Right, this has nothing to do with writing or promotion, except it does.

There are some people who split the world up into twos, and some who don’t.  Optimist/pessimist.  Atheist/believer.  Yes/no.  Democrat/Republican.  Things like that.

Me, I’ve come to look at those situations and go, “To what purpose?”

To what purpose do we split the world into optimists and pessimists?  In one sense, we do it in order to say one of those two values is better than the other–optimists are more healthy, pessimists are more honest with themselves–whatever values you like, really.

But in another sense, when we say, “The world is split up into optimists and pessimists,” we’re saying many other things, like, “Your attitude is generally the same on a daily basis,” and “Mood swings are for crazy people.”  It encapsulates our unease with dealing with unpredictable people.  It tells us that you have to pick one or the other–one might be better than the other, but clearly either one is better than not choosing sides.

Well, I’m a moody agnostic maybe independent, and I always will be.  I’m starting to think that it’s just a way of life.  Some people are going to be “yes” people, some people are going to be “no” people, and some people are permanent “maybe” people.

Nevertheless I find myself over and over coming across odd little constructions in my head.  For example:  I can see that binaries are a problem, but I have trouble actually thinking around them (as you can see in the yes/no/maybe paragraph above).

For example, eating well.  How do you eat well?  It turns out the real answer will probably be something like, “eat moderately in all things.”  But that’s not something we can wrap our heads around without being experts at it.  “But is bacon healthful?!?”  That’s really what we want to know:  give me a yes or no answer, damn it!

I know just enough about food to go, “Sometimes it is, although not usually the way Americans stereotypically eat it.”  Although a lot of paleo people would argue with me, paleo isn’t the way Americans stereotypically eat bacon.  I’m still on the fence about eating paleo to the extent that some people take it, but my body likes it–but then again, my body likes eating mostly vegetarian, too, as long as I don’t overdo the starch.  Really, for me, it’s not about the bacon.  It’s about the starch.  But on a daily basis, I say, “Is this handful of jellybeans healthful for me?  No?  That means I must EAT THEM ALL!!!”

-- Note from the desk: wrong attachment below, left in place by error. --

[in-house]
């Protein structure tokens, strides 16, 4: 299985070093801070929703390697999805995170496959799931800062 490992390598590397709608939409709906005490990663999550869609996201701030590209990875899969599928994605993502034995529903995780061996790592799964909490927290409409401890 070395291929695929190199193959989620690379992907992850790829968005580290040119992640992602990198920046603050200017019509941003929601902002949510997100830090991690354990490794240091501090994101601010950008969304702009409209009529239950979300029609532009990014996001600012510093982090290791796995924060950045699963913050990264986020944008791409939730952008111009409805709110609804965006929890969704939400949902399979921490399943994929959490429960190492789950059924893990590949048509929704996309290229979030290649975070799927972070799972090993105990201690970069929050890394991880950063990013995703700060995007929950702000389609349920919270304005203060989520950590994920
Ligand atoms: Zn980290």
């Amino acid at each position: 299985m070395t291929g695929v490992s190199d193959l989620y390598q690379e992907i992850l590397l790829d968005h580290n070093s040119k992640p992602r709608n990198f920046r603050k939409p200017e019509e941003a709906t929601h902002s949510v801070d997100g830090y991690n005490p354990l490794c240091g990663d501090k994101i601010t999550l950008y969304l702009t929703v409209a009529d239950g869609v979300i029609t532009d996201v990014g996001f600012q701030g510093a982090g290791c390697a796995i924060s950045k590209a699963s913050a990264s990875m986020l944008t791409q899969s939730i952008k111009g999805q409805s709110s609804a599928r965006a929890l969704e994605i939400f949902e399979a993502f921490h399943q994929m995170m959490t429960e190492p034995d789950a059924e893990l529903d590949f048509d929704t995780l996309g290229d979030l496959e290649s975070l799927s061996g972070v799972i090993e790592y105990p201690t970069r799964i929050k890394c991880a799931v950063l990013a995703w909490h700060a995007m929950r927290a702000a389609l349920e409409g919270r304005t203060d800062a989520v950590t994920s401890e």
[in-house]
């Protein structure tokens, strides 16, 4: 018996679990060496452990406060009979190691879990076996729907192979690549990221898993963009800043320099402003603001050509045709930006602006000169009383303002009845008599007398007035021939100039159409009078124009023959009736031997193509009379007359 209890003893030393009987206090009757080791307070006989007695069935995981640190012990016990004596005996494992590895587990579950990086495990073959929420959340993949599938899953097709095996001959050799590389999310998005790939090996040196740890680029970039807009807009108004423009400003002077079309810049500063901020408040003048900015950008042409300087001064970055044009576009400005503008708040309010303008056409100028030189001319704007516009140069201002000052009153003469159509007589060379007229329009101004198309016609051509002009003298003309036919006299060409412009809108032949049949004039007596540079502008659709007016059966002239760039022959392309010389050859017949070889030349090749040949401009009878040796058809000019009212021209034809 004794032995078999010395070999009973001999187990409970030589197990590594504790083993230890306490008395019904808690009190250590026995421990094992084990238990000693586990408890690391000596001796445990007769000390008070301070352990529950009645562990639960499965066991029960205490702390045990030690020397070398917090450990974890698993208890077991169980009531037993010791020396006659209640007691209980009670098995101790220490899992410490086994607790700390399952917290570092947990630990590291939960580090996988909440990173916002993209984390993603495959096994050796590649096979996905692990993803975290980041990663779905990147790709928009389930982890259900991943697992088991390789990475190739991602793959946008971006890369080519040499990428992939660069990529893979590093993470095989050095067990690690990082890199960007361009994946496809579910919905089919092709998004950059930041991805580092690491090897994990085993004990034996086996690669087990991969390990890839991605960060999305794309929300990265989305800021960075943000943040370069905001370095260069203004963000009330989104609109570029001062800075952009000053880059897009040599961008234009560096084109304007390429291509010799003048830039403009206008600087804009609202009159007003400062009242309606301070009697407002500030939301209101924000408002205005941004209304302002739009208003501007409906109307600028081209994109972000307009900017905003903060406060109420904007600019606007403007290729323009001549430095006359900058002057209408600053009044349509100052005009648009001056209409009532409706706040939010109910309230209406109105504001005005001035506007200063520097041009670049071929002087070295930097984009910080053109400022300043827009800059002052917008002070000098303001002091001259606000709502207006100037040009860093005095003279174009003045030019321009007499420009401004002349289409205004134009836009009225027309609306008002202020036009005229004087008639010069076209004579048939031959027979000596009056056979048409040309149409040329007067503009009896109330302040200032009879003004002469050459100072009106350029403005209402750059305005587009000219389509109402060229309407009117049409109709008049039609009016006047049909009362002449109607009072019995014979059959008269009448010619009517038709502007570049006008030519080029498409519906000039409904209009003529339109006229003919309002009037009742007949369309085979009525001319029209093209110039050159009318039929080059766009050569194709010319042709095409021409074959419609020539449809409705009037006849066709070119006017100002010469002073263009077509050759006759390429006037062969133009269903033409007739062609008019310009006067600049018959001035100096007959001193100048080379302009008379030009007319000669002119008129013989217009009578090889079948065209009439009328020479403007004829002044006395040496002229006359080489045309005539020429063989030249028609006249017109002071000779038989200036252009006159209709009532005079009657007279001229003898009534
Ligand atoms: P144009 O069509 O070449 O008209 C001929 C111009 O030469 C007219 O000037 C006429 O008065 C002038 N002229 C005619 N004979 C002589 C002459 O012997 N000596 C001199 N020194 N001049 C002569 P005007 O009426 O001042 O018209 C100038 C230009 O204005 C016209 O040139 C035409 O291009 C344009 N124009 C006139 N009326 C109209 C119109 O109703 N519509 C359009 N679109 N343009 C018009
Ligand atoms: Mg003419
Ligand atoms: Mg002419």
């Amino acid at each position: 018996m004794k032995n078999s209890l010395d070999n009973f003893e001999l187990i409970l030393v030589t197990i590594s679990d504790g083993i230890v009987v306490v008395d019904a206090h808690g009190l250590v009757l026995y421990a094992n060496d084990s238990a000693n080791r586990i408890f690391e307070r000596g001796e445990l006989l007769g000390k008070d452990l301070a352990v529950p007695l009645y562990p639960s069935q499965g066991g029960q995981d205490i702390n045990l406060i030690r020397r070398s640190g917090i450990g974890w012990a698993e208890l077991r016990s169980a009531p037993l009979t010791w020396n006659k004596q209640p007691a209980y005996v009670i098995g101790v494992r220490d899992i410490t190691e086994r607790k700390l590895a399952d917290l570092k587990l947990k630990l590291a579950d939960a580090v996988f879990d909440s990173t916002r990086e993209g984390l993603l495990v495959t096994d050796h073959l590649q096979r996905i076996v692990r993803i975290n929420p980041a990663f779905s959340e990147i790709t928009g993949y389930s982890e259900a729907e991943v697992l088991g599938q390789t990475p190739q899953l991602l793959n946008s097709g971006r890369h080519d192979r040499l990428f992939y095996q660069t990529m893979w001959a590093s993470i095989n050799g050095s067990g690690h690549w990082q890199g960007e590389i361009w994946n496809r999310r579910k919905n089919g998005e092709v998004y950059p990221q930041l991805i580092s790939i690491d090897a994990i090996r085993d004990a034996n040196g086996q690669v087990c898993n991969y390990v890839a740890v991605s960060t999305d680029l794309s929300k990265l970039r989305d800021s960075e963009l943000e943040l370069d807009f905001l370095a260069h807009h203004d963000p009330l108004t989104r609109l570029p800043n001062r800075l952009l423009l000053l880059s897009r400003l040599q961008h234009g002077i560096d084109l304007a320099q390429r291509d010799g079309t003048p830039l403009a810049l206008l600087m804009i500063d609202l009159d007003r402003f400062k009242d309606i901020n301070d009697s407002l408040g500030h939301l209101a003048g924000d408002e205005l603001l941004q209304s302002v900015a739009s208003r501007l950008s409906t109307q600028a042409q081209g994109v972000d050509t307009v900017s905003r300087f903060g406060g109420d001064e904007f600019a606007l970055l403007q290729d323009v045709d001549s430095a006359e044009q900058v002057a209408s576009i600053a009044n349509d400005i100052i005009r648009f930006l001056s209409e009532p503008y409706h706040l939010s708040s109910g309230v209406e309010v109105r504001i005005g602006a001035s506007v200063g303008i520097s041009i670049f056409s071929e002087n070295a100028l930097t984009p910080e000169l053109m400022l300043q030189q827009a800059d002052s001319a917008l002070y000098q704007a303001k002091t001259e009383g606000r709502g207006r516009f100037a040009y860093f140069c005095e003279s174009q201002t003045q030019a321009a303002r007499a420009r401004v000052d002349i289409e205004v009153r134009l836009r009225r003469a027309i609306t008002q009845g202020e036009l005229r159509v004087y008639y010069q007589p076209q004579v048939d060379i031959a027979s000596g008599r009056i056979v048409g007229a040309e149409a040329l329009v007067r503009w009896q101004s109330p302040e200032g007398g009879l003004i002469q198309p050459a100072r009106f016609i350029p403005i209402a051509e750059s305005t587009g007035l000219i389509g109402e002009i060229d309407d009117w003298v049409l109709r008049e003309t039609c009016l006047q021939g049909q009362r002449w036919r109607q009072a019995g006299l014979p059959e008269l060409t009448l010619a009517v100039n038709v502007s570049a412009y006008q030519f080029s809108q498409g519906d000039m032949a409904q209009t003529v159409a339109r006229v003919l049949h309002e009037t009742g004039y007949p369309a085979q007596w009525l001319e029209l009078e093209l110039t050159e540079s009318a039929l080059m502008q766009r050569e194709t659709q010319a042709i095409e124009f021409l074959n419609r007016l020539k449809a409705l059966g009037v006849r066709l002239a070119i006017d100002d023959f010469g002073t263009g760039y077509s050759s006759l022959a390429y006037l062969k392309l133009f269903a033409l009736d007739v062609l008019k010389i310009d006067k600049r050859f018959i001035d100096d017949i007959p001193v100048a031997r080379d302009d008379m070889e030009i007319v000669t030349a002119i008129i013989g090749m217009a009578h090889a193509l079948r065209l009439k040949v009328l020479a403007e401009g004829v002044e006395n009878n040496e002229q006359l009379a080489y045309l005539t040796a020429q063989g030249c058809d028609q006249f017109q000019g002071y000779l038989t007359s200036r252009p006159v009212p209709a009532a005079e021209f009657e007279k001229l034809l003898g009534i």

“Tell me what to do, so I can either do it or feel like a failure!”  “Tell me what not to do, so I can not do it, or feel like a rebel!”  That binary thing, it’s a problem.  Because really what we need to do is get into the habit of observing.  “When I eat too much starch…”

Is it better to be an optimist or a pessimist?  Better to listen to your emotions and learn what needs they signal.  Atheist or believer?  Better to examine your own flaws and stop looking down at people.  Democrat or Republican?  Better to ask, “Who benefits?” on a case-by-case basis.

But I am who I am, and I distrust groups, even the ones I identify with.  So of course I would say those things.  Because once you “belong” to something, that things sets up shop in your head and takes up territory that would otherwise be you.  And that’s what bothers me.

I find it easier to think about if you add the phrase “strongly identified as a” in front of all the terms I’m going to use here. And it’s easier to see when you look across the other side of the fence. Examples.

When you are strongly identified as an atheist, that takes up territory.  When you have a conversation with that kind of atheist, stupid Christians and smart atheists is where the conversation tends to go.  Strongly-identified Christians flit around the Bible like moths, burning bridges with everyone who isn’t like them, because with them, it’s all about the Good Book (or at least the particular interpretation they put on it), and if you don’t know the Good Book, then you don’t count (unless you can be won over).